The big question among some downtown business owners is whether the Pohlad family, which has done everything possible to keep the Twins here, would sell the team if the plan to build the new stadium falls through.
In a visit with Carl Pohlad, I got the impression that he might not want to own the team any more if the ballpark deal falls through.
However, the Pohlad family is now seriously financially involved and is trying to make sure it does everything it can to make sure the ballpark project doesn't fail.
Talks between Hines Development, the ballpark site landowners, and Hennepin County are at a stalemate. From very good sources, who don't want to be quoted, I am told that the Pohlads are now dealing only with Hennepin County because of that impasse.
The good news is that the Twins and Hennepin County are in the process of talking about renegotiating their original deal in order to keep the project on time and on budget without sacrificing the outstanding parts of the ballpark.
The two parties hope to accomplish this without having to alter the legislation passed in 2006.
To save the ballpark, Hennepin County likely will begin acquiring the land through condemnation. This ensures the landowners will receive no more than the fair market value for the land. By using the quick-take provision, the county could gain access to the land shortly after starting condemnation to keep development on schedule.
Here is where the Pohlads come in.
If the price for land under condemnation came in much higher than the $13.25 million for which the county has budgeted, then the Pohlads would have to come up with the additional money.
Then you wonder: To get the ballpark deal done, would the Pohlads also have to help the county if the infrastructure connected with the ballpark runs over budget?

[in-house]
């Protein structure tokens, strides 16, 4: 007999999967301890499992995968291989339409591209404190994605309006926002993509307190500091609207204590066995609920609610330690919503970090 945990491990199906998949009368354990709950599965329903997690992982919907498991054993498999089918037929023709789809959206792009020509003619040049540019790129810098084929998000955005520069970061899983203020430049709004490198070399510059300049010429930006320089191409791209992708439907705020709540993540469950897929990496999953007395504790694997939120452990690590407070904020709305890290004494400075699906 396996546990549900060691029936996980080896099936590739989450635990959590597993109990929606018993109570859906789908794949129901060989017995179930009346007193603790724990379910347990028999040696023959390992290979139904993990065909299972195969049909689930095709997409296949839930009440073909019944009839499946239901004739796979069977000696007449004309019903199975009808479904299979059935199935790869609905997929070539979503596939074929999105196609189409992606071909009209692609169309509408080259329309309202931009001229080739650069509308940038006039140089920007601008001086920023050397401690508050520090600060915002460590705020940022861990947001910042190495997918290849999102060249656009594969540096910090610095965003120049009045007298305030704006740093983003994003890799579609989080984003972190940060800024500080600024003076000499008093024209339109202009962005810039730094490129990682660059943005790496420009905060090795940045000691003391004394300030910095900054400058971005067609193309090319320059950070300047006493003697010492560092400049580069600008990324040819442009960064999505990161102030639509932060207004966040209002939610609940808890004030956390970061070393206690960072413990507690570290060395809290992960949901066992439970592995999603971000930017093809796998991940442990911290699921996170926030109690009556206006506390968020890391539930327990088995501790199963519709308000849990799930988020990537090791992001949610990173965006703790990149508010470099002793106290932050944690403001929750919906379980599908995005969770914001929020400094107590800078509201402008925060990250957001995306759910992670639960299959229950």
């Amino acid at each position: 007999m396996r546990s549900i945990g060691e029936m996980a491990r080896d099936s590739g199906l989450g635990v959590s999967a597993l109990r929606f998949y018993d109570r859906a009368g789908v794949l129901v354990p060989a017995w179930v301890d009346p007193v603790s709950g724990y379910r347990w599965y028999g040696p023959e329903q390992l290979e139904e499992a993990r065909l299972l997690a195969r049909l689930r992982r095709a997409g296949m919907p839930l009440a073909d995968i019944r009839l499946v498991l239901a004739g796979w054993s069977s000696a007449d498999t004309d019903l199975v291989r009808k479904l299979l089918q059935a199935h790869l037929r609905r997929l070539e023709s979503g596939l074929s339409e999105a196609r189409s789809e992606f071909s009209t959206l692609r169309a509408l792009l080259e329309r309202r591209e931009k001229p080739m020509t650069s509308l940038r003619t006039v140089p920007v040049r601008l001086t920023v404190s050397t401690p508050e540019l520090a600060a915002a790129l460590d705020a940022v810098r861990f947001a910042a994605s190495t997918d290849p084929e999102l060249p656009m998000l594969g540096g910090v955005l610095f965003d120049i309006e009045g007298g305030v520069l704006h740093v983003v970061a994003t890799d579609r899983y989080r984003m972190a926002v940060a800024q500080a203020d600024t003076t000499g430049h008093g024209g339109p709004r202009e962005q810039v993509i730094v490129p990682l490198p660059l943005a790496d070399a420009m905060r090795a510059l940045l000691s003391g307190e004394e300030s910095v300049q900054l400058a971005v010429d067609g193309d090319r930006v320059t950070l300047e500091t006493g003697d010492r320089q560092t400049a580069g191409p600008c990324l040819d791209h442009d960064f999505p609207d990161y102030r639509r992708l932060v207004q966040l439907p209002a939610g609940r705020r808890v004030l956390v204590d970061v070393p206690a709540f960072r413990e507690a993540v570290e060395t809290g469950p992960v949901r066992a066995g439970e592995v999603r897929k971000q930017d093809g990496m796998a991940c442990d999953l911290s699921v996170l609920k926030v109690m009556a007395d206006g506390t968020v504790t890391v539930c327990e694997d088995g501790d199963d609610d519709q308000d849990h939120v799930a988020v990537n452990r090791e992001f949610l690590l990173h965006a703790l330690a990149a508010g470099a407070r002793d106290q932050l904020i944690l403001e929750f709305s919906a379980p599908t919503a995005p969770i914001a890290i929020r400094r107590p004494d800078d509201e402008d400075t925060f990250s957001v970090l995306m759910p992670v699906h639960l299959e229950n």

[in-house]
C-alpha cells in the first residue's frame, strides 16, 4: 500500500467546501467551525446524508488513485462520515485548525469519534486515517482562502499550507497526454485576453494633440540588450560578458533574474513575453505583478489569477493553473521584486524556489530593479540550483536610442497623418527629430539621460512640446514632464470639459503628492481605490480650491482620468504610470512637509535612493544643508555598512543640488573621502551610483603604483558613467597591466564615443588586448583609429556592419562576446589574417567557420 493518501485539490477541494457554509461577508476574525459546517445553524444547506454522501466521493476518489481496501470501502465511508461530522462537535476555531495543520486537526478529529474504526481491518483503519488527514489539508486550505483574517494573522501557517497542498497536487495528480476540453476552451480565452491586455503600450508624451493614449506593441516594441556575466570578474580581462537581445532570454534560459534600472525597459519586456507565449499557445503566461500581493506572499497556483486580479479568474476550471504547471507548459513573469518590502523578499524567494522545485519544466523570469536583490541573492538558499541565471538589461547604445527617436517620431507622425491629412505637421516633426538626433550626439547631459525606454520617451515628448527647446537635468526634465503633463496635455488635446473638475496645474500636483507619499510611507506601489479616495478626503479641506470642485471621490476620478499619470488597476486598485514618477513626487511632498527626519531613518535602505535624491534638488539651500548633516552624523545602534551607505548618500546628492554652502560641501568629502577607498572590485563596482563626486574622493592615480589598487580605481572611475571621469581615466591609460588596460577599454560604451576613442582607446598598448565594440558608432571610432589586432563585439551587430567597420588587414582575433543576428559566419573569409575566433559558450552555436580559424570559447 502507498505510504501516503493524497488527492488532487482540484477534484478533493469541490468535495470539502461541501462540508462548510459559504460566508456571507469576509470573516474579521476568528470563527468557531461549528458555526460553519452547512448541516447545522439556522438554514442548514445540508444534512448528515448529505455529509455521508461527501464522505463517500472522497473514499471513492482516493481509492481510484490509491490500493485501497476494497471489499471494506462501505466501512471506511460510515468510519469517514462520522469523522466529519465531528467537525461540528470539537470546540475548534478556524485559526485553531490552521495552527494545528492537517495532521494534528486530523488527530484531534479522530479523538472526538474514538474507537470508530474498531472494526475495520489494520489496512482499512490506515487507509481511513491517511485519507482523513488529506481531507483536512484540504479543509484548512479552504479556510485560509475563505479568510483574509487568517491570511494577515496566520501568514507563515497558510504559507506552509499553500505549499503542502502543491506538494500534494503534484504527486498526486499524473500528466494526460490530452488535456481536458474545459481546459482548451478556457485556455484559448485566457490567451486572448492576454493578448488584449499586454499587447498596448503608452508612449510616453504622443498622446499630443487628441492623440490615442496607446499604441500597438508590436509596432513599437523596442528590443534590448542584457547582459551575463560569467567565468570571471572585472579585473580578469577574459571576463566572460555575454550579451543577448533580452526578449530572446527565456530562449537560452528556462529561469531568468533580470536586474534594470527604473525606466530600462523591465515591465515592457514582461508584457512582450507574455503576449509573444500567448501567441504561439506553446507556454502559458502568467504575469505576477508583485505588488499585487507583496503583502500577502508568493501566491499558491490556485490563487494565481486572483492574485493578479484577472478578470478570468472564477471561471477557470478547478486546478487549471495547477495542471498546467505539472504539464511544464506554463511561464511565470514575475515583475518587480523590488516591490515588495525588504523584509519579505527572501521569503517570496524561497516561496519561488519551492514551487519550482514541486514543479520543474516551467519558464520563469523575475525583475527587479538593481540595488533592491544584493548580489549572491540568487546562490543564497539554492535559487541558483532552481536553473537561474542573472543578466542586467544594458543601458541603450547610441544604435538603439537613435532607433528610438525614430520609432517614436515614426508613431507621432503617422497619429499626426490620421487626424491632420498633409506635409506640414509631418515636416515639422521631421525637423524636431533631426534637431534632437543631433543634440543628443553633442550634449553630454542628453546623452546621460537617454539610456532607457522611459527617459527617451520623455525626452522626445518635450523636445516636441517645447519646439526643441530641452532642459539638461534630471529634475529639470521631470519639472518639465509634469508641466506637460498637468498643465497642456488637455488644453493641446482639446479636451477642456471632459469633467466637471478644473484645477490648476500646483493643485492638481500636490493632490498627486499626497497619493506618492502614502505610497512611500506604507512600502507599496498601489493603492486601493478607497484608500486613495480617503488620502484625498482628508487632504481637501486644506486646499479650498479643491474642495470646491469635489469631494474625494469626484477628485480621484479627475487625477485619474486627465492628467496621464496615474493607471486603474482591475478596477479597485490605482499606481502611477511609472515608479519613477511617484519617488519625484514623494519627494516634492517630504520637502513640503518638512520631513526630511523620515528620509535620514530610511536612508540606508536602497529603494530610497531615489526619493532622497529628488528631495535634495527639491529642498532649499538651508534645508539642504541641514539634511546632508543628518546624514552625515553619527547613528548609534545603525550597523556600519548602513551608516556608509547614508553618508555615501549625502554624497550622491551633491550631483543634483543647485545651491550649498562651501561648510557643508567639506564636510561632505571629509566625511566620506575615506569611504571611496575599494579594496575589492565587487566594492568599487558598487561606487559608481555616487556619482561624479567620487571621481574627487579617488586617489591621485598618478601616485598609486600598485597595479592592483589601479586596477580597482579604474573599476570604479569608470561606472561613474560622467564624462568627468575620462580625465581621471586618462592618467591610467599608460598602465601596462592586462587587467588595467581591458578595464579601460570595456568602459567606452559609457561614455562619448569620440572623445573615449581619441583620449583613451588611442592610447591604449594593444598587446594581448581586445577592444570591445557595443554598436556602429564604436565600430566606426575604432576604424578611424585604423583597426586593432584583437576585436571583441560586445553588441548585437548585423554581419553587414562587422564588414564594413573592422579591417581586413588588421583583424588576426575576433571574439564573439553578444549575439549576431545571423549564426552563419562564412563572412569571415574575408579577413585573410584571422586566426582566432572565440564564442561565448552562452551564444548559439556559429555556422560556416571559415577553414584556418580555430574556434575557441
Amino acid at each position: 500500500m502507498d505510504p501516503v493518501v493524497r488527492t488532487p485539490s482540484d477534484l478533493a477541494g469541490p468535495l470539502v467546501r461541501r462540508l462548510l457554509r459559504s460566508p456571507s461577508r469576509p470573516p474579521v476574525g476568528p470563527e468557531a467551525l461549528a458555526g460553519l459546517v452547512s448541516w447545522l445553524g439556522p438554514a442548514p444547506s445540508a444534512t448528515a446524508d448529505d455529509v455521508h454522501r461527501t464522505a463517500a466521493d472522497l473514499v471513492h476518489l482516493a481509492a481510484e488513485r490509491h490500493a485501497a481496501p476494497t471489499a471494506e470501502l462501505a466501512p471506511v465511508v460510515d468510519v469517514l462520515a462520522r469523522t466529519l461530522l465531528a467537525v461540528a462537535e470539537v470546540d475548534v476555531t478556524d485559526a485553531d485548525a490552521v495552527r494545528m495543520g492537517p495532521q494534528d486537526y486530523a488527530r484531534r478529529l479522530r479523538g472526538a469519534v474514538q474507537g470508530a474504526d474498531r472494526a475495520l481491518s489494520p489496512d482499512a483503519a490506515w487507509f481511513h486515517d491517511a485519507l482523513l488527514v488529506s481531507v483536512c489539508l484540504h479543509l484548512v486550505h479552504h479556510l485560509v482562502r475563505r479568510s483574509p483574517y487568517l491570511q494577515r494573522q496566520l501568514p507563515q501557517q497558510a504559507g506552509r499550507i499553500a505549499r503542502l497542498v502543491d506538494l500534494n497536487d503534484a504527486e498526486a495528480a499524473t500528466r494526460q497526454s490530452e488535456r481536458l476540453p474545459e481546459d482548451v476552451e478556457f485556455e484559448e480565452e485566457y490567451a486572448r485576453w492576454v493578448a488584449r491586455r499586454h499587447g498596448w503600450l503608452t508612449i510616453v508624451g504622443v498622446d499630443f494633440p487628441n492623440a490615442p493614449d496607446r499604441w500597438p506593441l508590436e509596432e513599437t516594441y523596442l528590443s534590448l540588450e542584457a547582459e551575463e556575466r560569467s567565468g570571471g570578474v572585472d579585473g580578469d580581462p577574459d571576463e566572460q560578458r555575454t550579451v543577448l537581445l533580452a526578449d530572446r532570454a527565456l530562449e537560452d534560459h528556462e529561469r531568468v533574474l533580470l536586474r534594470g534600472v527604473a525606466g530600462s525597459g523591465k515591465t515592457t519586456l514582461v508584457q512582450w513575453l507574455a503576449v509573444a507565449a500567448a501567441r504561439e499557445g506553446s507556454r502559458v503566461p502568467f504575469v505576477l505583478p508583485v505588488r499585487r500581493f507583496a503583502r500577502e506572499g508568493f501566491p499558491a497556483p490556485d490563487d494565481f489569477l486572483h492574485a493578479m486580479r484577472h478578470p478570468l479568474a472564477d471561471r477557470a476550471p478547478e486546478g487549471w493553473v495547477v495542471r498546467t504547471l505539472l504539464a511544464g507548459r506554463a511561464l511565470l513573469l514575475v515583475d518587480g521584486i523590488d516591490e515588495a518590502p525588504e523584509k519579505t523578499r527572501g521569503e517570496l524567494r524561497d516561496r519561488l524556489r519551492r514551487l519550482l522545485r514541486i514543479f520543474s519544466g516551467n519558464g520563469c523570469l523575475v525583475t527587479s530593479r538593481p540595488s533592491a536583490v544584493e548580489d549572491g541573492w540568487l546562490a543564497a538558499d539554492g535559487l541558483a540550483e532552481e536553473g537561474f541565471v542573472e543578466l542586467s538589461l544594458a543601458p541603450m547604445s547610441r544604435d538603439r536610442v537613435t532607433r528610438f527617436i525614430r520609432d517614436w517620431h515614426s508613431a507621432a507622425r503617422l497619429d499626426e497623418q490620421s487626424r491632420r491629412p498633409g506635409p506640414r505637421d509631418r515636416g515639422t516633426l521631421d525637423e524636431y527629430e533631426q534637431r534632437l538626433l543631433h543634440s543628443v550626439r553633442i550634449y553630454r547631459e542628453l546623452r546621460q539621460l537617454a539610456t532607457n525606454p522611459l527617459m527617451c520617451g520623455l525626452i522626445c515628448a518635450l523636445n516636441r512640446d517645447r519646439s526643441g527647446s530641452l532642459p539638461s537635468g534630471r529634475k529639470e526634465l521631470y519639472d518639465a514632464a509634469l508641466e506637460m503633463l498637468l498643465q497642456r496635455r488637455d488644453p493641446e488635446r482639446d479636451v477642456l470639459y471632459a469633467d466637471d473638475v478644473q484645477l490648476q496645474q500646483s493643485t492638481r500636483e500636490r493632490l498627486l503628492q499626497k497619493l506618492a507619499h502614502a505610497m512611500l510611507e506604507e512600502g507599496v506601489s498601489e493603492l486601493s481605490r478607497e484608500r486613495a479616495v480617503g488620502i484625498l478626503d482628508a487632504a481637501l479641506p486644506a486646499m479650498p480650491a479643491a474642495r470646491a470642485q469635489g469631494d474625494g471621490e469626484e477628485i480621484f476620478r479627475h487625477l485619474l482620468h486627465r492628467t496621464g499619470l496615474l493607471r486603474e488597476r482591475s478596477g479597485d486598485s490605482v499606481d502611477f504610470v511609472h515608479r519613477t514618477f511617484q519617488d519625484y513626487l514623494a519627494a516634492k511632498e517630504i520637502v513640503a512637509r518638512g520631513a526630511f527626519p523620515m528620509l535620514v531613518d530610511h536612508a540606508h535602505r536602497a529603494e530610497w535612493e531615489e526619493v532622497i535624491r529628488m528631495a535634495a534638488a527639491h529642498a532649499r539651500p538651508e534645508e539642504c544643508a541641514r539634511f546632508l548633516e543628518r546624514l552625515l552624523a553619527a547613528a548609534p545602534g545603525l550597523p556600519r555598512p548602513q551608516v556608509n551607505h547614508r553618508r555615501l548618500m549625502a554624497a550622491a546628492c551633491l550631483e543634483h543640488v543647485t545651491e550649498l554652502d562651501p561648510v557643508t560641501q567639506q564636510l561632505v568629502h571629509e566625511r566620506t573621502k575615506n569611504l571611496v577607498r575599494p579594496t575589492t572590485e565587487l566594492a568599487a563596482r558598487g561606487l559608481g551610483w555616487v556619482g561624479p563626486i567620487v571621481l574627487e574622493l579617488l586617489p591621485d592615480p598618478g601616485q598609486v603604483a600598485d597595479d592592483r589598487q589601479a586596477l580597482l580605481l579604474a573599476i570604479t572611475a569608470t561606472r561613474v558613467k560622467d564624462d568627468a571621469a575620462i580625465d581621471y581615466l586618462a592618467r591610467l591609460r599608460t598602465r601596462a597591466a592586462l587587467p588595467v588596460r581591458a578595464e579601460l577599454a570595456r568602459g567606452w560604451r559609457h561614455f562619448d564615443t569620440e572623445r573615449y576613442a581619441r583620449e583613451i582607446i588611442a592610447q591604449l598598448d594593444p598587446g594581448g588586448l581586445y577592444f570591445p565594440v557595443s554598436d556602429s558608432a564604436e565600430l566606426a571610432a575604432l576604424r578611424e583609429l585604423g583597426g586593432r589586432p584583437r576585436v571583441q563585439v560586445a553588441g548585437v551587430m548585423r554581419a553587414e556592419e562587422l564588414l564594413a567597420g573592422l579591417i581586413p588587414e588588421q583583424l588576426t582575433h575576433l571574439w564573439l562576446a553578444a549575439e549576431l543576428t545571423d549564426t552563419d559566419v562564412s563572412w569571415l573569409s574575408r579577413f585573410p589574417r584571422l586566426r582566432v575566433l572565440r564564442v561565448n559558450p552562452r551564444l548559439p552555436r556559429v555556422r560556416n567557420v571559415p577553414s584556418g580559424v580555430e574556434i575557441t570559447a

So in short, if the Pohlads don't go into their own pockets to save the ballpark, it won't happen. But it looks like they are determined to do so.
Defense needs to improve
Everett Withers, the Gophers' new defensive coordinator, has a great reputation for developing defenses in the NFL and in college. After only five days of practice, he admits that the Gophers defense "has a long way to go and, obviously, we've got to get faster.
"... But you know I'm proud of the guys' effort. They're practicing hard, they're working hard, they're eager to learn, so all we've got to do is coach them up and try to get them in the right spots and get them playing fast."
Withers is putting in a new defensive scheme.
"I thought the defense last year -- they didn't do a whole lot on defense, they played some base fronts and base coverages, we're just trying to improve on what they did last year," he said. "This was a good football team last year. What we've got to do is get them playing with a lot more confidence and playing faster and tackling and making plays."
Withers inherits a defense that blew a 38-7 lead against Texas Tech in the Insight Bowl, but he said he has been impressed with the players' efforts.
"This football team has a good work ethic, and what we've got to do is take that work ethic and build into a new scheme a new attitude and get them playing with some confidence," he said.